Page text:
Evolving business needs often lead to major changes in organizations and operations. For the management of material handling applications, many companies have undergone a transformation to electric forklift fleets. It’s a trend that has occurred over the last decade for a variety of reasons – including rising environmental standards, the impact on the total cost of ownership, and, in some cases, efficiency advantages that can be provided by electric forklifts under the right conditions.
If you determine an electric conversion is right for you, here are some things to consider as you begin on the path to transition.
How and when you make the transition to electric forklifts may be a matter of financing structure. Some organizations have full ownership over their fleet. If this is the case, you’ll need to make sure your usage either justifies a replacement process or that you can receive enough capital from resale to justify the transition to new/used electric models.
If you leased all trucks in your fleet simultaneously, prepare your conversion for the time those leases expire. Work with your forklift provider to facilitate a transition to new leases – this can be easily facilitated by a provider who works directly with a captive finance company (like Toyota does with Toyota Industrial Commercial Finance).
Other organizations will have a mixture of leased and owned models or leases that expire at different times. If this is the case, you’ll need to consider the more complicated question of whether your facility is equipped to perform a gradual transition, replacing internal combustion forklifts with electric forklifts as it makes sense to do so. Maintaining operation and maintenance, as well as fueling and battery swapping activities, simultaneously can be time-consuming and have an impact on things like facility routing and organization. Make sure you’re equipped to handle it.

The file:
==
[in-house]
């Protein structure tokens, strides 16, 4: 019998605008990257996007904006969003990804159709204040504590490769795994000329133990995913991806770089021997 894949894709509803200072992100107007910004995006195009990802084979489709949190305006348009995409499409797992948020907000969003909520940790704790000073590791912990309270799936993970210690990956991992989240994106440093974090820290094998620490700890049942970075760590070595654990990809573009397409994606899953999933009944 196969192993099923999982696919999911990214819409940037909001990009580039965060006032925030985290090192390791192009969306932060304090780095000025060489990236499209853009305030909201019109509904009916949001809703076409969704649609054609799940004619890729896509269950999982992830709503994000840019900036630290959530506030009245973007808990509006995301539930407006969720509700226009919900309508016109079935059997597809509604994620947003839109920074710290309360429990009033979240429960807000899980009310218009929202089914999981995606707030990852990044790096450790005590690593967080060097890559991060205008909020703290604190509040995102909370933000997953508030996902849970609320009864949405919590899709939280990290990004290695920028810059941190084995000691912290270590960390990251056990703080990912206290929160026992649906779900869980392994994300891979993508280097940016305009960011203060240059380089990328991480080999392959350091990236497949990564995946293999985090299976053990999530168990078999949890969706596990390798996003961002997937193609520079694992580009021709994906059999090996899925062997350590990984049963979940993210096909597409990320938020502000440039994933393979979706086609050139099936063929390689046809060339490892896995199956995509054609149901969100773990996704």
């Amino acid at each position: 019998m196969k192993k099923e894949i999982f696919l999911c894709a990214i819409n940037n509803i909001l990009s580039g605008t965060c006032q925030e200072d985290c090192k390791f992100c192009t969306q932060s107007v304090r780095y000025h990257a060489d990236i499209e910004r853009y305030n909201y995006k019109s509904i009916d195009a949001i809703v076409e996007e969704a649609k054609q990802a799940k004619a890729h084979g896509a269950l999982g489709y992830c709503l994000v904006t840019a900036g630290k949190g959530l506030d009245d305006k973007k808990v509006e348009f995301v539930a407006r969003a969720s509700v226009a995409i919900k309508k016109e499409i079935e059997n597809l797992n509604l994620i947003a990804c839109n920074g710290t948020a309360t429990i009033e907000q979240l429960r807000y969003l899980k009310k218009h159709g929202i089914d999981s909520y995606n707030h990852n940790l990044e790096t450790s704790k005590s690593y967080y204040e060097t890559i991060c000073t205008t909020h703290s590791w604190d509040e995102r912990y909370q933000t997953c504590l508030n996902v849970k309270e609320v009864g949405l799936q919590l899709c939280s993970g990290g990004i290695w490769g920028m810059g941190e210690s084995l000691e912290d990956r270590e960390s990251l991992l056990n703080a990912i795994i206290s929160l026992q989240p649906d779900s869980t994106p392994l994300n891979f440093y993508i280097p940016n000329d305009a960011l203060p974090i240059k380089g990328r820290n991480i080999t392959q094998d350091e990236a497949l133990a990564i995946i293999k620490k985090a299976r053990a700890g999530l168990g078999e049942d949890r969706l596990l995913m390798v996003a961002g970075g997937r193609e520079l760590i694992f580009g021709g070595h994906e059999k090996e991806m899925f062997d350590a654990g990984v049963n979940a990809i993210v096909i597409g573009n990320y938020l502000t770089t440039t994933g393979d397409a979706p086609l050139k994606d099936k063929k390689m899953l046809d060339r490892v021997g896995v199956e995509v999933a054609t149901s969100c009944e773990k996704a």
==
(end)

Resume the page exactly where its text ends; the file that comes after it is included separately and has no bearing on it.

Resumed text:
While you may be used to the speed and relatively low storage needs of swapping propane tanks to power your forklifts, providing energy to your electric models can take more storage space and time. Depending on the battery you select, storage for those batteries can be somewhat cumbersome. They are bigger and heavier than propane tanks and may have to swap as often as every shift depending on your charging method and usage. Speaking of weight, you’ll also need dedicated space for swapping batteries and associates trained to do so. Preparing your facility for this kind of activity is important before you make the transition.
Making a transition to electric also means considering the type of battery you want to select – including traditional lead-acid batteries or lithium-ion batteries. Each can provide unique energy advantages that can be closely evaluated for your specific operation.
Work with a forklift provider who is well-versed in both IC and electric forklifts to help – Toyota authorized dealers can provide an audit of your site to help you prepare.
After you work with a forklift provider to determine which electric models best fit your operation, you may find yourself with new machines that look and operate differently than your previous models. Remember, OSHA requires that operators be trained on every unique type of forklift that they use. Make sure your associates are properly trained in the use of new electric models.
The transition to a fully electric forklift fleet can have long-term benefits for many operations. But careful evaluations of your preparedness to make the change needs to be completed before a final decision is reached. Your Toyota forklift dealer can help to audit your operation and provide you with the appropriate recommendations.